Care providers say the government is continuing to ignore the crisis in social care that left the oldest and most vulnerable exposed to the Covid-19 pandemic.
This comes following the publication of the first inquiry into the pandemic, Coronavirus: lessons learned to date.
The report shared findings from the joint inquiry established in October 2020 with the aim of providing a fuller evaluation of the government’s handling of the pandemic.
It seeks to provide an early assessment of the key decisions, structures and underlying factors which contributed to the extent of Covid-19’s impact in England
Responding to the report, Independent Care Group (ICG) chair Mike Padgham said social care paid the awful price for years of under-funding and under-staffing when Covid-19 struck. And that the government has clearly not learned any lessons from the pandemic as the social care sector is still battling to survive.
‘We know that at least 32,849 people died from Covid-19 in care settings between December 28 2019 and September 24 this year. Without the blood, sweat and tears shed by our amazing staff within the social care sector, that could have been much worse. They performed miracles.
‘When Covid-19 hit, the care of people in their own home and in care and nursing homes was already on the brink after a generation of neglect.
‘The government then compounded that situation by putting social care to the back of the queue, concentrating attention and resources on the NHS as it reacted to the pandemic.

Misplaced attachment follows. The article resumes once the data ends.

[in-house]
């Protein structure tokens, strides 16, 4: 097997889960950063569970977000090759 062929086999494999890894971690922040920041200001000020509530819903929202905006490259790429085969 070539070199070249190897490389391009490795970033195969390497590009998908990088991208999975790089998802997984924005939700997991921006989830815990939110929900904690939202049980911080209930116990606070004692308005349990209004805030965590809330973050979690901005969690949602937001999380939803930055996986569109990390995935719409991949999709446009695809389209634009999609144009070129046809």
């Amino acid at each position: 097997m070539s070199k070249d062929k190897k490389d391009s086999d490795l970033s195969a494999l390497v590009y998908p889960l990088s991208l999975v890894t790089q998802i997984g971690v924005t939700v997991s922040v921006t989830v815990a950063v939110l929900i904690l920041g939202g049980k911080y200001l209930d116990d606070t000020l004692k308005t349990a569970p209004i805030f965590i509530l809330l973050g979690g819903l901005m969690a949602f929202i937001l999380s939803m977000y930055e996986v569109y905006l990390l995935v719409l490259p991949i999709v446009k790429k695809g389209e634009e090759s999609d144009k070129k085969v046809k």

‘At the outset, care providers were told to continue as normal and even when alarm bells started ringing, we had to fight to get proper Personal Protective Equipment (PPE), access to the right testing regime and funding support to prevent us being overwhelmed.
‘Eventually, the government did acknowledge that social care was as much a part of the frontline against Covid-19 as NHS care was and we got a measure of support.
‘But if you ask whether any lessons have been learned, I would say the signs are, alarmingly, that they haven’t and social care is still playing second fiddle to NHS healthcare.’
Longstanding pressures on social care
The joint inquiry looked in detail at six key areas of the response to Covid-19, including the country’s preparedness for a pandemic, the use of non-pharmaceutical interventions such as border controls, social distancing and lockdowns to control the pandemic. As well as the use of test, trace and isolate strategies, the impact of the pandemic on social care, the impact of the pandemic on specific communities and the procurement and roll-out of covid-19 vaccines.
The ICG said it welcomes the report’s acknowledgement that longstanding pressures on social care need to be tackled urgently, that the prominence of social care within its government department needs to be addressed and that reform of social care, via a 10-year-plan, is overdue and needs to be undertaken urgently.
The report also endorses the Health and Social Care Committee’s call for additional resources to be directed to social care.